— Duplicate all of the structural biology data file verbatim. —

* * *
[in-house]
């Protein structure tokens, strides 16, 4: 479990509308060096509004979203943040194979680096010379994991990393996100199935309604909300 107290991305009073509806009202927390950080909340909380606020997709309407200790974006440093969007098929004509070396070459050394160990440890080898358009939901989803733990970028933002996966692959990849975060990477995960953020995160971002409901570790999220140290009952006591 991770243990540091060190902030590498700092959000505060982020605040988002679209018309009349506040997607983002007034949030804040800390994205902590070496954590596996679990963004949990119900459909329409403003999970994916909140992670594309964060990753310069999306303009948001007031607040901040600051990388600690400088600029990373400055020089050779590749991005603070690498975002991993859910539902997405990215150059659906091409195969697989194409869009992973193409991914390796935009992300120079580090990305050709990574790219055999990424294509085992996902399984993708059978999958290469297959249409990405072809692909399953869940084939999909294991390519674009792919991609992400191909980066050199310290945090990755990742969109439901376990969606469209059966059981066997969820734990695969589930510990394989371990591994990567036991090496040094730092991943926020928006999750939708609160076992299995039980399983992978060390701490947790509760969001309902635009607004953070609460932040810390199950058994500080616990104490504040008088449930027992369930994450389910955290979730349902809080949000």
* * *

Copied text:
[in-house]
């Protein structure tokens, strides 16, 4: 479990509308060096509004979203943040194979680096010379994991990393996100199935309604909300 107290991305009073509806009202927390950080909340909380606020997709309407200790974006440093969007098929004509070396070459050394160990440890080898358009939901989803733990970028933002996966692959990849975060990477995960953020995160971002409901570790999220140290009952006591 991770243990540091060190902030590498700092959000505060982020605040988002679209018309009349506040997607983002007034949030804040800390994205902590070496954590596996679990963004949990119900459909329409403003999970994916909140992670594309964060990753310069999306303009948001007031607040901040600051990388600690400088600029990373400055020089050779590749991005603070690498975002991993859910539902997405990215150059659906091409195969697989194409869009992973193409991914390796935009992300120079580090990305050709990574790219055999990424294509085992996902399984993708059978999958290469297959249409990405072809692909399953869940084939999909294991390519674009792919991609992400191909980066050199310290945090990755990742969109439901376990969606469209059966059981066997969820734990695969589930510990394989371990591994990567036991090496040094730092991943926020928006999750939708609160076992299995039980399983992978060390701490947790509760969001309902635009607004953070609460932040810390199950058994500080616990104490504040008088449930027992369930994450389910955290979730349902809080949000």